[REVIEW] THE EXPLOSIONIST
A series of mysteries. An explosion of truths.The Explosionist: Someone sets off a bomb outside fifteen-year-old Sophies boarding school, but no one can figure out who. The Medium: Soothsayers and séance leaders are regular guests at her great-aunts house in Scotland, but only one delivers a terrifying prophecy, directed at Sophie herself.The Murder: When the medium is found dead, Sophie and her friend Mikael know they must get to the bottom of these three mysteries in order to save themselves—even as the fate of all Europe hangs in the balance.Set in a time of subversive politics, homegrown terrorism, and rapidly changing alliances, The Explosionist is an extraordinarily accomplished debut novel for teens that delivers a glimpse of the world as it might have been—had one moment in history been altered.
Sophie is an intelligent and well-brought-up girl on the verge of taking her final exams in Edinburgh, 1938. In a world in which Wellington lost to Napoleon at Waterloo, there are many subtle differences from our world. In fact, it took me a few chapters of minor details that struck me as odd to be sure this was an alternate history. Sophie’s Scotland hears rumors of the terrors enacted in Europe (which engulfed England long before), but they have thus far stayed resolutely politically neutral, while providing weaponry to the various warlike nations. Then Sophie stumbles across a plot to pull Scotland into the war, and not only does she have to uncover it, but deal with her increasing suspicions that her Great-Aunt’s pet governmental project doesn’t educate young women so much as brainwash them…
I really like Sophie, who has a distinct personality and is delightfully competent, while remaining totally believable as a 15 year old who’s been somewhat sheltered. She figures out the main mystery not that long after I did (which was a relief–I hate stories where the solution is obvious but no one picks up on it). And I appreciated how many interesting adult characters there were with their own priorities and stories. (Personal favorite of course was her poised and mysteriously knowledgeable history professor, Miss Chatterjee.) I particularly loved discovering the differences between Sophie’s society and my expectations. For instance, thanks to their isolation from trade and independence from England, Scotland developed rather different technologies, with greater emphasis on electrically-based tech than in reality. But there are still enough similarities (there’s a running thread about the terrible food her boarding school and aunt’s cook serve Sophie that I loved encountering–I’ll never get tired of hearing about gooseberry fool and “shapes”) and references to known historical personages (sometimes serving rather different roles than expected) that it still feels recognizable.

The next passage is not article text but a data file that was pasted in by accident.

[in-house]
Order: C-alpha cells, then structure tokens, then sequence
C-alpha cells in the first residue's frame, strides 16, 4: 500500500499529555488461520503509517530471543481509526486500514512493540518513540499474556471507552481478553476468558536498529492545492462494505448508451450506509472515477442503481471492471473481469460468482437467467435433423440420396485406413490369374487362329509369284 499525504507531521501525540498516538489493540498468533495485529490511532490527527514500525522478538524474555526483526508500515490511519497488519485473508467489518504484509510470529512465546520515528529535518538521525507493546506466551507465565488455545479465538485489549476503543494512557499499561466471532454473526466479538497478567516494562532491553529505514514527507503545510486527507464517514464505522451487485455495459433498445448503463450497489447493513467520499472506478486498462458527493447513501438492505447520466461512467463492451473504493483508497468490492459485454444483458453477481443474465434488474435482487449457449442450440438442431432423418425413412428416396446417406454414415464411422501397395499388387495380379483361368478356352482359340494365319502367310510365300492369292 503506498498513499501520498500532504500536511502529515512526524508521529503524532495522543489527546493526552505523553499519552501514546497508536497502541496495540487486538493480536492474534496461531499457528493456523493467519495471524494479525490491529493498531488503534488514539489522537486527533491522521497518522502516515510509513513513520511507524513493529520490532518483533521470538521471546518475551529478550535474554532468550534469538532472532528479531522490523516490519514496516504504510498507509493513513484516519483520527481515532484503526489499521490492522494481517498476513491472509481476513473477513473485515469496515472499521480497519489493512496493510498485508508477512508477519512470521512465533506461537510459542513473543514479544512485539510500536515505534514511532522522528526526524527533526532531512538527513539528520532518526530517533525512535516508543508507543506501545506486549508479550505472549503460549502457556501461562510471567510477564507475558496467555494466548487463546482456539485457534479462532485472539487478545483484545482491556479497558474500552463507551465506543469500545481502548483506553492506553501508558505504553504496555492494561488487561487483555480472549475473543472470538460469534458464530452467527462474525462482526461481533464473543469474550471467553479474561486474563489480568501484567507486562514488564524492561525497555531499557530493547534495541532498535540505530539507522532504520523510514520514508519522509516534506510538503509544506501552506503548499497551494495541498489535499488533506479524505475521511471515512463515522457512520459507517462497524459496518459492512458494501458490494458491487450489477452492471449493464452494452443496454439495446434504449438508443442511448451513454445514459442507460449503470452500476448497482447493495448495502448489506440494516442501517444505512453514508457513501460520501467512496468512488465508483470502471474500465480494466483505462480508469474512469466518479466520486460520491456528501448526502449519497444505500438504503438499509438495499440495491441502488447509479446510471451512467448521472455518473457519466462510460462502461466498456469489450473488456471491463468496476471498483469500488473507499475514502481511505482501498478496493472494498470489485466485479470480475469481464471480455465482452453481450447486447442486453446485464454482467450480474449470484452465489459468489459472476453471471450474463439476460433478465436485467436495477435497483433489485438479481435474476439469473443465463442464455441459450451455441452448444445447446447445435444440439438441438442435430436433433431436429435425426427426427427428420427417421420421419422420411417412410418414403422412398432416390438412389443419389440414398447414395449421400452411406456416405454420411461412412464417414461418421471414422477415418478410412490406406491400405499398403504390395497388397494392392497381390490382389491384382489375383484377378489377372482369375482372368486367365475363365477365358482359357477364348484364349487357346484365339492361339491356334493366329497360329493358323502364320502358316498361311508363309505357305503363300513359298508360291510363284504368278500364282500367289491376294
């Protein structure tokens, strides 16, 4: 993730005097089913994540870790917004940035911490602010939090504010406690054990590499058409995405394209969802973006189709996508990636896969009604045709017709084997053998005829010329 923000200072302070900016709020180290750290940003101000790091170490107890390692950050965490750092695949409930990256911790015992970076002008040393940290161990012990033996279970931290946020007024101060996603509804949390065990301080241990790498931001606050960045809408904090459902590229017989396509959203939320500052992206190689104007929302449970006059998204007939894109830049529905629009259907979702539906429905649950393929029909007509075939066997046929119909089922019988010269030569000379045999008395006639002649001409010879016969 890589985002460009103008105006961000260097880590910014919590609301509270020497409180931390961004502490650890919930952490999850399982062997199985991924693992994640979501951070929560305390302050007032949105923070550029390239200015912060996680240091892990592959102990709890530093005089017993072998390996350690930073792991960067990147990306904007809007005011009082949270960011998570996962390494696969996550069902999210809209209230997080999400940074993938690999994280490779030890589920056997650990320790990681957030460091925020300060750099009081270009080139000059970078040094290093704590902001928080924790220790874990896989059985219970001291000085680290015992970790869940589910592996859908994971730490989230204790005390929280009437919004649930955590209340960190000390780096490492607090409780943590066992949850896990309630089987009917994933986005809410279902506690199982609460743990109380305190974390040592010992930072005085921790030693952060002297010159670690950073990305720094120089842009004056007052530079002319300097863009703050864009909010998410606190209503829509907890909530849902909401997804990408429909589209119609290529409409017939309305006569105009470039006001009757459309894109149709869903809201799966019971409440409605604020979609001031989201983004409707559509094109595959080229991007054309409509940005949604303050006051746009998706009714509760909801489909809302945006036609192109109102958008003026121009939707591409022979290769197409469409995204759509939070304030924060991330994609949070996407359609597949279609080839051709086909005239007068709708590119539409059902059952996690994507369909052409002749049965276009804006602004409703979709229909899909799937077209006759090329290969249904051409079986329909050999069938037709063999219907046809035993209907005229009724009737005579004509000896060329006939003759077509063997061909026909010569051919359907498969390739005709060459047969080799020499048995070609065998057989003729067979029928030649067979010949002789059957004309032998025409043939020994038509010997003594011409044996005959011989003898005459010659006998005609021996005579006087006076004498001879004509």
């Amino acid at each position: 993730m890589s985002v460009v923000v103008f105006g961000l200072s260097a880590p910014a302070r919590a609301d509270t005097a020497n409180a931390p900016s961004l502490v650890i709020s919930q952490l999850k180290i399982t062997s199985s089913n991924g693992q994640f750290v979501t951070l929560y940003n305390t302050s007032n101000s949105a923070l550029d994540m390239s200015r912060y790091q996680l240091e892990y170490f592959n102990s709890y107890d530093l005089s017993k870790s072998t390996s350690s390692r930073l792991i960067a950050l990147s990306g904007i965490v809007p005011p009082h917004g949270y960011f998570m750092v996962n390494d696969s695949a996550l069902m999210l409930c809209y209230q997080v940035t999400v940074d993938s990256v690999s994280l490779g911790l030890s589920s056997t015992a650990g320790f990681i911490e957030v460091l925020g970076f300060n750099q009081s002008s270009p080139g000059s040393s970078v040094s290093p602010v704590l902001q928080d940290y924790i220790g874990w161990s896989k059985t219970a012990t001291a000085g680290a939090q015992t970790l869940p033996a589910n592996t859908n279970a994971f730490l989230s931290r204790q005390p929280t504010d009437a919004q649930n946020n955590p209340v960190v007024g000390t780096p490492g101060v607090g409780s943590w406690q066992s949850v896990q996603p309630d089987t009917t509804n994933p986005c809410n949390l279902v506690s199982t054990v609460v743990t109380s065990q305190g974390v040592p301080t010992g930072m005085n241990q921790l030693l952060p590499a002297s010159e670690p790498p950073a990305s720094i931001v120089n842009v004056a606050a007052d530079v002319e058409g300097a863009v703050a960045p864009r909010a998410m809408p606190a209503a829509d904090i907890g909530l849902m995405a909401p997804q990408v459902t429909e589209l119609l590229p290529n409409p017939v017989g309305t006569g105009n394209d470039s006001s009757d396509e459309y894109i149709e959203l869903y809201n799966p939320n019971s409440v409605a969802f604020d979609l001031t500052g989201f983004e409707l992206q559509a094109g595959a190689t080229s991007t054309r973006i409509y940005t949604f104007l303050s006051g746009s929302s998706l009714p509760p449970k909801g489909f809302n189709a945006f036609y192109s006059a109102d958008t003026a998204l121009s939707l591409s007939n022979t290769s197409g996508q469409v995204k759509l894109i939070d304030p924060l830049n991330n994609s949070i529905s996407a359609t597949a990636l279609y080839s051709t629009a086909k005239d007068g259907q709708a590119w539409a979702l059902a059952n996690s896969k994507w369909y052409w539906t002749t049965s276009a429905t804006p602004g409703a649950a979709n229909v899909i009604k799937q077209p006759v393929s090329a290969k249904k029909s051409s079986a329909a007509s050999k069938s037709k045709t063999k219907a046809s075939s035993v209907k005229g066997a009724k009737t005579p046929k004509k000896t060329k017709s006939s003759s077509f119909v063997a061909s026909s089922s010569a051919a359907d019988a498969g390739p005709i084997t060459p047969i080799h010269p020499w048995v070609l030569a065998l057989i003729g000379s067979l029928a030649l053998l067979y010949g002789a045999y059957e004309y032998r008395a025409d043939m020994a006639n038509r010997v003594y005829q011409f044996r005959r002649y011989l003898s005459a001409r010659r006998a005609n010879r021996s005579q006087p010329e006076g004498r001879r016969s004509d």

My only quibble with this book is that it’s developed quite well and written at a good pace until the last few chapters, which both resolve too many things too swiftly, and set up a huge cliffhanger. I did not expect this to end in a cliffhanger, let alone such a huge one! I suppose I’ll have to read the next book. I would have read it anyway, and now I’m a bit sulky that the author felt I needed to be coerced into doing so in such a hamfisted way.
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